Gemma Sanders, an Employment and Skills Key Worker funded by JCP at Melton Borough Council helped Tina stay off drugs and secure employment.
Tina’s life was falling apart. Having married at 17, her marriage of 10 years had broken down, and her new partner had just committed suicide. She began to self-destruct. Over a nine week period she began drinking heavily and taking a cocktail of drugs. Tina became addicted to mephedrone, or ‘MCAT’, and her situation spiralled out of control. Despite previously holding down a job she was now living almost completely on child benefits, most of which she spent on drugs.
I was taking cocaine, weed, ecstasy, then I got addicted to MCAT and I started losing everything. I was in debt up to my eyeballs and I was just clutching onto the kids, clutching onto the house, clutching onto my life, just by a string.
I was living on £134 a month. And I spent the majority on MCAT… and drink.
Unable to pay her bills, and with ongoing debts as a result of her divorce, Tina had to make the heart-breaking decision to leave her house, and giving up custody of her three children to their father.
I chose to let go of my house because it was a ‘party house’, that’s even what the kids called it. About 20 people a day were coming in and out. You just get stuck in a rut and you think these people are your friends and they’re not – they’re just there to feed your habit.
Tina, then homeless, stayed at a friend’s house and occasionally with her brother, who recommended that she seek help from Gemma Sanders.
Gemma is an Employment and Skills Key Worker at Melton Borough Council, the funding of this post was secured from Jobcentre Plus. Gemma works as part of a dedicated team focusing on tackling issues for vulnerable individuals and families. She has a small caseload of around eight families who need the greatest support for the parents to get into work due to multiple issues such as debt, substance abuse, mental health and other significant issues. She works on a one-to-one basis to support them into employment.
I focus on the root causes that prevent people finding sustainable employment using a solution-focused method. I don’t go into a family and tell them what they need to change; I let them tell me what they need to change.
The empowerment this gives the parents brings about real long-term change. I support them with things like making appointments, but I’m confident that when I’ve finished working with them they will make those telephone calls themselves.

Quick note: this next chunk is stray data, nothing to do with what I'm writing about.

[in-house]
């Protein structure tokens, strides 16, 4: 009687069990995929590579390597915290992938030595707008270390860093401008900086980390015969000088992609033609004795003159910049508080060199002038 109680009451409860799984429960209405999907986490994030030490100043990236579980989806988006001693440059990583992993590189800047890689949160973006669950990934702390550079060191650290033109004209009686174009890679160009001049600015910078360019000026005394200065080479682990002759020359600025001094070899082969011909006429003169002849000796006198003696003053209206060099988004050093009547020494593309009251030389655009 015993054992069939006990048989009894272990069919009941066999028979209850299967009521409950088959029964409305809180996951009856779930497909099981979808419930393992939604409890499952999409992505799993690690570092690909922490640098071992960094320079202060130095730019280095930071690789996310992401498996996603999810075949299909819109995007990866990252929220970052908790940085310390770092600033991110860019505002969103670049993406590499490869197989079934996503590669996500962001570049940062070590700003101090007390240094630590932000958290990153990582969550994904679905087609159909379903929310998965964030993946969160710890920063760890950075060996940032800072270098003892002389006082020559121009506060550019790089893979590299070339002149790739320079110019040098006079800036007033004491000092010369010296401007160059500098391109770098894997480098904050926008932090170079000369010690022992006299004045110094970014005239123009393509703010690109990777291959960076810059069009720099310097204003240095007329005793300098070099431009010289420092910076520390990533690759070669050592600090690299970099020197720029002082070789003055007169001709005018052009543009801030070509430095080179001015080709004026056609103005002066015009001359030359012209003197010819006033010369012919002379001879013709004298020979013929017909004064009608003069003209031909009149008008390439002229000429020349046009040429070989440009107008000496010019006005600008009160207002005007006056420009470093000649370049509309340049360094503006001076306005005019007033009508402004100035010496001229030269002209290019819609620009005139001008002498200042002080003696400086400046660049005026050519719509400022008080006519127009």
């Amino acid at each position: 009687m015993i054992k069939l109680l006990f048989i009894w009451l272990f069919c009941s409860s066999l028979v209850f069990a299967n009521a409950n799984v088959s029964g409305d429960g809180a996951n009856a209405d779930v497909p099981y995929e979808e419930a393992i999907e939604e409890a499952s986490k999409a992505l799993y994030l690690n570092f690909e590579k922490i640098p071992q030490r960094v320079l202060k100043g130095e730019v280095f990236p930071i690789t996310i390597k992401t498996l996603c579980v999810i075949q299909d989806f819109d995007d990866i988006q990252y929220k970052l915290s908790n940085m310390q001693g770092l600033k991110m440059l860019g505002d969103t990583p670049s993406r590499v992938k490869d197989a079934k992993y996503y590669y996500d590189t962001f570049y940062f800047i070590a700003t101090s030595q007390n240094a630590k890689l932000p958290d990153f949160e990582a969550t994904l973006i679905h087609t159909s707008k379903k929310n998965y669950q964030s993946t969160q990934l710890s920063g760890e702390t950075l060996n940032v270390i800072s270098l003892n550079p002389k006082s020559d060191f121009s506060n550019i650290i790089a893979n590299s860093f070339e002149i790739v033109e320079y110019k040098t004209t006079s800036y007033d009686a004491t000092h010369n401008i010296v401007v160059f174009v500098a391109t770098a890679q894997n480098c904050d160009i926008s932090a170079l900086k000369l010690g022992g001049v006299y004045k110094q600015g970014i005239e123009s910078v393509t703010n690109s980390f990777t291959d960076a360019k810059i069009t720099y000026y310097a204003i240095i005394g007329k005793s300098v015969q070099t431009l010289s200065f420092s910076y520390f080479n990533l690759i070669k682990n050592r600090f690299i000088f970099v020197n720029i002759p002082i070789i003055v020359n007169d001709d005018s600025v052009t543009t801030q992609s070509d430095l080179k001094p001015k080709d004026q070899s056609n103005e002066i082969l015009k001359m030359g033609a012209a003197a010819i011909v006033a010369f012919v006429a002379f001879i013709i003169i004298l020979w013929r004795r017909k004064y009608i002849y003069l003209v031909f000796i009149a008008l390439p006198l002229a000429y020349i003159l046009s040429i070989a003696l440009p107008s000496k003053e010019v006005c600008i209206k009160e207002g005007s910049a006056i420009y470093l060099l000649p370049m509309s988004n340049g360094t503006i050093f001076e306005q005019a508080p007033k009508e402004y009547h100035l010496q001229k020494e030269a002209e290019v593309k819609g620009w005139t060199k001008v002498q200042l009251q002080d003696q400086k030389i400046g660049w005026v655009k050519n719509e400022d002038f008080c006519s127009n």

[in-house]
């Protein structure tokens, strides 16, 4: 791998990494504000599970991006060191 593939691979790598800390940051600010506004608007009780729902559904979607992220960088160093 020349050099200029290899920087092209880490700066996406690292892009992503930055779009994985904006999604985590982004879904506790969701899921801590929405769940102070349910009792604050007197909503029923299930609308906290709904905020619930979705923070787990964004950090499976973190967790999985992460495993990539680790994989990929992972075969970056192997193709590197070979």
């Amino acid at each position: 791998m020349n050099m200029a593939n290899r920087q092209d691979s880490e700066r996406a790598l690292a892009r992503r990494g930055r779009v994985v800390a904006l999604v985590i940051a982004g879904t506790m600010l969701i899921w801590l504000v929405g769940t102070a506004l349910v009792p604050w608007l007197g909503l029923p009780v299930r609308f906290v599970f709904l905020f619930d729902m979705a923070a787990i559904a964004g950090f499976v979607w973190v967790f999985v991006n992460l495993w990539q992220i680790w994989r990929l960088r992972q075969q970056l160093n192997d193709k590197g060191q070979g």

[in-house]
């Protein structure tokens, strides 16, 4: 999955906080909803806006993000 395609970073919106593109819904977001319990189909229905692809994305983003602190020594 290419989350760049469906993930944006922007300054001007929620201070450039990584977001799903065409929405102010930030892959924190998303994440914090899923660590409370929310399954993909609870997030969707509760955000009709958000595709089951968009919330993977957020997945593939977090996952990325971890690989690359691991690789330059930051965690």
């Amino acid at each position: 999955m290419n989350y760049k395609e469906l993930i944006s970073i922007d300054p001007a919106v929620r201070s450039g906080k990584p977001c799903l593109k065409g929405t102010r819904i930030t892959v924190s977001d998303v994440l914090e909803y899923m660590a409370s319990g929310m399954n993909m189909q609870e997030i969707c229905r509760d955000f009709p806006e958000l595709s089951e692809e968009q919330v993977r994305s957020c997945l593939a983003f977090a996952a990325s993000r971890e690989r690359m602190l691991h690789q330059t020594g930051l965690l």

Due to the multiple barriers to employment faced by many vulnerable families, Gemma sees engaging other professionals as essential.
I work really hard at my partnerships, so I spend a lot of time on the phone to different providers to try and make sure we’ve got everything in place for that family.
Without the other organisations and the kind of support my role allows me to provide, in theory you could find someone a job, but it’s unlikely they would sustain that employment.
Tina was given an action plan to help her address the problems she was facing.
Gemma basically sat down, wrote out all my debts, got all the paperwork together, talked about the kids, talked about my addiction, got me help for that. Over the last four months the change has been massive and the support and help I’ve had is amazing.
One of the key benefits of Gemma’s role is her ability to help individuals navigate what can often be a complex and daunting system.
Without that support I think things would take a lot longer for them.
Gemma emphasises personal responsibility for individuals to change their lives.
They have my backing 100%, and I make it easier by providing small achievable steps, so that we move forward each week.
After many small steps, Tina has been clean of drugs for 6 months, and rarely drinks at all.
My daughter, who’s eight, said to me the other day ‘Oh Mummy, you’re better now aren’t you?’ I’m glad they can see me differently now I have a job and I’m free from drugs.
I’ve got two jobs on the go, working within the community as a carer for the elderly, and I’m also training to be a junior youth worker. I haven’t really got time to think about drugs any more.
To begin with, I felt sick of failure and that everybody thought there was no hope for me, but now I feel great. I’ve never felt better within myself. I’m healthier and happier and I can think about things clearer, and if I do have a problem I know I can ring Gemma and she’ll help me sort it out – give me some hints or give me the other options I can choose from instead of just ‘jumping ship’.
Gemma has worked with Tina to put in an application for a new house, she is now hopeful of getting her children back, and looking forward to a brighter future.
I’m looking forward to having all my kids under one roof, having a house, earning money and living a good life from now on. And I’d love to help other people like me get the opportunity to do so too.